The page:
Poetry in Meiji Japan 1870-1900

A review of The Poetry of Dialogue: Kanshi, Haiku and Media in Meiji Japan, 1870-1900, by Robert Tuck.

Robert Tuck’s dissertation provides us with a richly detailed examination of poetry in Meiji print media. Taking up a broad range of materials including anthologies, newspapers, and literary journals, Tuck devotes equal attention to Chinese and Japanese verse from late nineteenth-century Japan. The canonical poet Masaoka Shiki (1867-1902), who was accomplished in both kanshi and haiku, functions as an organic link in Tuck’s consideration of these two realms of poetic expression, but the dissertation also provides the first extensive treatment in English of figures such as Mori Kainan (1863-1911), a poet who was pre-eminent in later Meiji kanshi circles, but who is all but unknown today (even to many scholars of modern Japanese literature).

Throughout the dissertation, Tuck’s readings consider the ways in which particular poems might serve an individual poet’s artistic, personal, and political expressive aims, but his work also sheds light on the dialogic context within which much Meiji poetic creation was embedded. Central to his study is the idea of “poetic sociality,” by which he has in mind “a set of key practices within poetic composition which depend on interaction with other individuals, most importantly the tendency to practice poetry as a group activity, pedagogical practices such as mutual critique and the master-disciple relationship, and the exchange among individual poets of textually linked forms of verse” (p. 2). While scholars such as Ogata Tsutomu have highlighted the importance of sociability to poetry’s compositional context in the early modern period, Tuck shows not only how such social dimensions endured into Meiji, but also how their significance and scope expanded as the evolving media landscape came to facilitate poets’ engagement with one another in new ways. Far from being a “closed, completed text,” a poem published in one of the periodicals that proliferated at the time could stand “as an invitation to other poets to respond and create a new chain of socio-poetic dialogue” (p. 8). The links between the discrete poems comprising such exchanges might be lexical, thematic, or topical, and they might also vary in their degree of overtness, but one effect of such dialogic discourse was to bind poets and readers alike together in a sense of collectivity. Tuck identifies here a print-media-inspired consciousness that bears some similarities to Benedict Anderson’s notion of “imagined communities,” but he also notes several ways in which poetic sociality might involve a smaller, exclusive subset of the national collective (narrowed along class or gender lines, for example), or might conversely exceed nation-state boundaries.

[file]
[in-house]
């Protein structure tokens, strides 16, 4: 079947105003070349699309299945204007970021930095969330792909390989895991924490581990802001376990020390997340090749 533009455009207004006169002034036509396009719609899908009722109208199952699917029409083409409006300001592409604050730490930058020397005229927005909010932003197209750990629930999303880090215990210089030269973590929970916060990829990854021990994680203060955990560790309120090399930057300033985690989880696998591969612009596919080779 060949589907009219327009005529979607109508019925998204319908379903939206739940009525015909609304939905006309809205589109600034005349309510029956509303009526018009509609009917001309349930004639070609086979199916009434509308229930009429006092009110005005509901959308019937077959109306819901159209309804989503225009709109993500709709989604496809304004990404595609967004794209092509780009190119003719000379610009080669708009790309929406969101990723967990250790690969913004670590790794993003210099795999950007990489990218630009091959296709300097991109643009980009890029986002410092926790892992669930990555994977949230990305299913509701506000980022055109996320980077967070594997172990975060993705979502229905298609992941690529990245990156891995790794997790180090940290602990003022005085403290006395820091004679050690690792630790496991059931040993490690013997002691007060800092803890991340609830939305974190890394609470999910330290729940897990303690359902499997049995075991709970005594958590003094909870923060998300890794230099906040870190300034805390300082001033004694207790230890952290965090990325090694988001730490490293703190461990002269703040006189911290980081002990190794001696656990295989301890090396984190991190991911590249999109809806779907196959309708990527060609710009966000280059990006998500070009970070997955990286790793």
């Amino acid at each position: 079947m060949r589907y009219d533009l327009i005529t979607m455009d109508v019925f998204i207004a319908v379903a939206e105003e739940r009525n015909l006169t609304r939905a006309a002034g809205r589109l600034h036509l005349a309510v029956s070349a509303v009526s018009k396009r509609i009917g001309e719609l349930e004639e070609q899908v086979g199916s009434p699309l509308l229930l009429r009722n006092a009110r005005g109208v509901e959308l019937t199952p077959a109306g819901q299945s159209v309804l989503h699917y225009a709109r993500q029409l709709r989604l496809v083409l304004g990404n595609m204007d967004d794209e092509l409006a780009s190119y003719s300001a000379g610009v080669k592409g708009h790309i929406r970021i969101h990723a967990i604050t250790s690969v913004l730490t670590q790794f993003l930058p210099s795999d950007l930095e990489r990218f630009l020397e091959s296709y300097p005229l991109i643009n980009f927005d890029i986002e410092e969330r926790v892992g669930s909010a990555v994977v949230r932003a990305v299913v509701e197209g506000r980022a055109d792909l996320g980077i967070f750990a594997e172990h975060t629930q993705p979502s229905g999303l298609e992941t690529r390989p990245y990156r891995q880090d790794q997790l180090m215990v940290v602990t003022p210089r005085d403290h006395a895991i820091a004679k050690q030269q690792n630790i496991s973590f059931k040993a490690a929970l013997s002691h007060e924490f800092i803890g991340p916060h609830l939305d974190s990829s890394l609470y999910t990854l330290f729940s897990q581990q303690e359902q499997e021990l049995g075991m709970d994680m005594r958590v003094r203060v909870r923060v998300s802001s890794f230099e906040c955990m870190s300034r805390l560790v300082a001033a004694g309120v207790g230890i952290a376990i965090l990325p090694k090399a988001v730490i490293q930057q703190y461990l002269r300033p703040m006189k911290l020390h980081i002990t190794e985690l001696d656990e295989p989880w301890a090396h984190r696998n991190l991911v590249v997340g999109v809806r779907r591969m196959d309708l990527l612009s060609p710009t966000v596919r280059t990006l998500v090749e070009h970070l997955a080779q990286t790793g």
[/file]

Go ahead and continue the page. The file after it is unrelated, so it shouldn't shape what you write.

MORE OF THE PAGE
After an Introduction that summarizes the dissertation’s central arguments and situates Tuck’s work in the context of Japanese and Anglophone scholarship, Tuck takes up this intra-regional aspect in his first chapter. To emphasize the ways in which kanshi functioned as “transnational literary discourse” (p. 33), Tuck provides an extensive consideration of one particular practice that linked composers of Sinitic verse throughout East Asia: rhyme matching. This activity, where one poet uses the rhyme graphs of another’s poem to compose a “harmonizing” poetic response, is emblematic of the sort of dialogic interaction that is central to Tuck’s discussion of “poetic sociality.” Though the focus of his dissertation is on the poetry of Meiji Japan, Tuck begins his discussion by considering rhyme-matching as a literary link between Qing China and Edo Japan in the early nineteenth century, turning to the example of exchanges between Rai San’yō, Ema Saikō, and Jiang Yunge: a Qing merchant whom neither had met but with whom the two late Edo poets exchanged numerous rounds of matched-rhyme verses. Tuck notes how such exchanges with Qing literary figures were a prominent feature of early Meiji kanshi anthologies and literary journals as well, discussing the interactions between Japanese kanshi poets and Qing expatriates such as Wang Zhiben and Ye Songshi as well as Qing diplomats such as Huang Zunxian. Exploring the politically fraught moment of the 1874 Taiwan Expedition, Tuck argues that while the literary form of kanshi could function as a transnational medium that brought Meiji and Qing literati into dialogue, individual compositions could also be the site of assertions of national consciousness.